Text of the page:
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Cowboys star Dez Bryant goes on tirade directed at reporters

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Clayton on Bryant outburst: 'No excuse' (0:51)

ESPN NFL Insider John Clayton says Cowboys receiver Dez Bryant needs to apologize after directing a tirade at reporters in the locker room. (0:51)

IRVING, Texas -- Dallas Cowboys wide receiver Dez Bryant left the locker room Thursday during the open media access session after a prolonged rant aimed at reporters.

Initially, Bryant was upset about a story written last week by ESPN's Jean-Jacques Taylor. The two exchanged words before wide receiver Devin Street attempted to get involved. Street then claimed Taylor used a racial epithet.

Taylor, who is black, denied using the slur. Three others present in the locker room said that Taylor did not use a racial epithet.

Part of the exchange was reported on Twitter by Robert Klemko of The MMQB.

After learning Klemko shared the situation on Twitter, Bryant exchanged words with Klemko, saying what he tweeted was not accurate. A public relations assistant stood between Bryant and Klemko.

"If you're going to report something, report it right," Bryant shouted.

Tight end Jason Witten, who was meeting with reporters a few feet away, briefly ended his interview and attempted to help calm the situation before coach Jason Garrett and Rich Dalrymple, the Cowboys' senior vice president of public relations/communications, entered the locker room.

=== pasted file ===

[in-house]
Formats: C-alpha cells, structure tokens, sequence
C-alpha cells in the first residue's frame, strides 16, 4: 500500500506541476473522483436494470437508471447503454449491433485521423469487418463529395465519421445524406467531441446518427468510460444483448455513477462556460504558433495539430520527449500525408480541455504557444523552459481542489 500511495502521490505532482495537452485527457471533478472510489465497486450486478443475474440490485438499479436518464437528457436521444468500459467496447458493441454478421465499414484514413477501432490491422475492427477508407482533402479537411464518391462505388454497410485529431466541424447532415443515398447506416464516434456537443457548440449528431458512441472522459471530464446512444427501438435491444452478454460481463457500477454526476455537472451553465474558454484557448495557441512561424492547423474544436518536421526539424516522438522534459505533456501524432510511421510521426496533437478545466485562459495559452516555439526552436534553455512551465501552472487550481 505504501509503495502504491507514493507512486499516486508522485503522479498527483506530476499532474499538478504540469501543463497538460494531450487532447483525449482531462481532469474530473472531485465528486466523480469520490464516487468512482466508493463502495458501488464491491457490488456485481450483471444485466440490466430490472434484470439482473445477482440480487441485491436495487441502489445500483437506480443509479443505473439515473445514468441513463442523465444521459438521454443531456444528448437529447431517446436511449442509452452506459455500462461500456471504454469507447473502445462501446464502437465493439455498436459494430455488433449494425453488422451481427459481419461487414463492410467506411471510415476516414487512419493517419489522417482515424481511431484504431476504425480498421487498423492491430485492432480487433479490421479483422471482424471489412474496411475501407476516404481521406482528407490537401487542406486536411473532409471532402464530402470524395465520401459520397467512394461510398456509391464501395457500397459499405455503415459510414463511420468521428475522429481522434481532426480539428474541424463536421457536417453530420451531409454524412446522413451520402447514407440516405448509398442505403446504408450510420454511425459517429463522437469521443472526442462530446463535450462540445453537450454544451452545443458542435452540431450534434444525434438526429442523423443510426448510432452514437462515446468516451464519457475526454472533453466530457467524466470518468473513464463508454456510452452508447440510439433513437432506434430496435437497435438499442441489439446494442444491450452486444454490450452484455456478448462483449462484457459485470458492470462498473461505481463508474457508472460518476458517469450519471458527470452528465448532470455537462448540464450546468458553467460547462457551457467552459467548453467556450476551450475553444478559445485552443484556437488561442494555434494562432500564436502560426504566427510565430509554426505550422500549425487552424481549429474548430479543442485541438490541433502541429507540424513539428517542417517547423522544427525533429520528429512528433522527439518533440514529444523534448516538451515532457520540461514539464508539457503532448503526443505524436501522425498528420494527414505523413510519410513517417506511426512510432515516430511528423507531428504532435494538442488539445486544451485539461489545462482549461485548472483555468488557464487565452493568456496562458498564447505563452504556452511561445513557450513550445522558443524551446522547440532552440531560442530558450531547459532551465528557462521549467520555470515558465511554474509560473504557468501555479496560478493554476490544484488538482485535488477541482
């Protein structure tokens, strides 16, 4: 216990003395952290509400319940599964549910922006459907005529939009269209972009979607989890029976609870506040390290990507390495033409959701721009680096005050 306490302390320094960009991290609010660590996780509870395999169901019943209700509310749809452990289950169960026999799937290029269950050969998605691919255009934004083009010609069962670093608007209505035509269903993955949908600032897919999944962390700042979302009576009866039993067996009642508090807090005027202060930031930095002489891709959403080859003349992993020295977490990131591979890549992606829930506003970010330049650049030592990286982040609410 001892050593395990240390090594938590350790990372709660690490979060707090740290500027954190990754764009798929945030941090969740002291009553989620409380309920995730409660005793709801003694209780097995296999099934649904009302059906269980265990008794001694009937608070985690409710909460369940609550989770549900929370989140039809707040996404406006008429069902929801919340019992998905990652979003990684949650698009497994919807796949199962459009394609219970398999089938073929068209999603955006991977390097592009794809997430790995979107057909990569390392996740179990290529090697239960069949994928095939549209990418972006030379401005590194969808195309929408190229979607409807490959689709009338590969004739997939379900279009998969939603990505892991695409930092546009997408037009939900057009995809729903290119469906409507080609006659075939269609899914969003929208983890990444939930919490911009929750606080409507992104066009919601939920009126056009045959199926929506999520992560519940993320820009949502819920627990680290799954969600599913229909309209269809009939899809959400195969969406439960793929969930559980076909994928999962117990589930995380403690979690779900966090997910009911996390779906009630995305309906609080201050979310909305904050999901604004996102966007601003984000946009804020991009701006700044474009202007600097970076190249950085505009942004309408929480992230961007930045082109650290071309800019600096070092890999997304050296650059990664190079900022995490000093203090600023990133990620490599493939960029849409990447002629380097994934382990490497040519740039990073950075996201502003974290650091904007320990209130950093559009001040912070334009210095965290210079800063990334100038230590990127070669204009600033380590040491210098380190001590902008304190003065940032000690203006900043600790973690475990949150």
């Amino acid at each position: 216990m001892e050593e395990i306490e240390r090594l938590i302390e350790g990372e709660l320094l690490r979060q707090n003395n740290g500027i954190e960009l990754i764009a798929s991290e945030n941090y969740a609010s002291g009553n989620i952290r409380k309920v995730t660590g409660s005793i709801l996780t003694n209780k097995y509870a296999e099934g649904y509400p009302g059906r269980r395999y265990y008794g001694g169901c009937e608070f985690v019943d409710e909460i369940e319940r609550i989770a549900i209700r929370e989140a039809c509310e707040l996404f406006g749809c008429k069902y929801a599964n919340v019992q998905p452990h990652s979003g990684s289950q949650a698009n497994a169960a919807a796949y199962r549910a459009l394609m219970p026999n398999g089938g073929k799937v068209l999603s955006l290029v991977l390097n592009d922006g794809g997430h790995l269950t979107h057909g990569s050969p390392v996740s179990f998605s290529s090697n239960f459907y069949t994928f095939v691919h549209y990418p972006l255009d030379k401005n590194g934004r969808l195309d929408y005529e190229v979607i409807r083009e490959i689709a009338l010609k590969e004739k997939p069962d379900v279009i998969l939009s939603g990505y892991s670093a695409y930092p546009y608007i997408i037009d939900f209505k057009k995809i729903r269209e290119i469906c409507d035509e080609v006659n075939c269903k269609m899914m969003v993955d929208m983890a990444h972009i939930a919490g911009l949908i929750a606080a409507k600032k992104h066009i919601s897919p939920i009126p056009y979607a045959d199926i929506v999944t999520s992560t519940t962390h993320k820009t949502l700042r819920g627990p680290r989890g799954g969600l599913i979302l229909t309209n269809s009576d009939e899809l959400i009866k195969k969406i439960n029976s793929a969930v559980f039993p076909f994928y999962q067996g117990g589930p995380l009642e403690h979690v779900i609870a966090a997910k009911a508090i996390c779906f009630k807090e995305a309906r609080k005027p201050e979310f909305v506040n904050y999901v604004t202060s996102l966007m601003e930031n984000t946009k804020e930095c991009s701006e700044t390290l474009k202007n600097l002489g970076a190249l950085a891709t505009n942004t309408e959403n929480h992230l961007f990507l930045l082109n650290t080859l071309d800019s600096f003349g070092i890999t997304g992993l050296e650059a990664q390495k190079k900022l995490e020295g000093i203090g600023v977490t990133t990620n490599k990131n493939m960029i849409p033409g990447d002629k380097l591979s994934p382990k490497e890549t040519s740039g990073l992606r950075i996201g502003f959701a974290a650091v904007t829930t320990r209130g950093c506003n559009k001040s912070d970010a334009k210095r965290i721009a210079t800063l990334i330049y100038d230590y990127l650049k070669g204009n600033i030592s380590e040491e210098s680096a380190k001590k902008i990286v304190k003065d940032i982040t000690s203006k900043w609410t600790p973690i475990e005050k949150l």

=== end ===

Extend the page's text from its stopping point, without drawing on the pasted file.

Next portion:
Bryant called the media "dirty" nine times as he spoke to Garrett, then walked out. He later returned, sat briefly at his locker and walked out with music blaring from a wireless speaker system.

After the media access was over, Bryant responded on Twitter: "Yeah, I blew up on the media but report why I blew up on ya'll ... Saying I don't give f--- about me and calling players n----- is not professional."

He followed up by tweeting:

Later he returned to Twitter questioning how he is being portrayed.

Dalrymple said the Cowboys would have no comment on the incident.

In the locker room afterward, Bryant said he would not speak to the media again.

Bryant made a similar comment after the Cowboys' 13-12 loss to the Seattle Seahawks on Nov. 1, which was his first game back after a five-game absence because of a broken right foot.

At that time, Bryant was upset at a tweet from a Houston reporter that unfairly portrayed him making a derogatory statement to Seattle wide receiver Ricardo Lockette, who suffered a neck injury when he was a hit by Cowboys safety Jeff Heath while covering a punt.

"I won't ever, ever, ever, ever wish bad on a player that's been knocked down. C'mon, man. Stop with the bulls---," Bryant said after the game. "Not once did I say that's what you get. I got on one knee and prayed for that man. I got on one knee and prayed for him. C'mon, man. Don't put clips together and do that."

The Cowboys are in the middle of a six-game losing streak, the franchise's longest since 1989. Witten was asked whether the frustration that boiled over in the Bryant incident is a result of the losing.

"Honestly, I don't know what happened there," Witten said.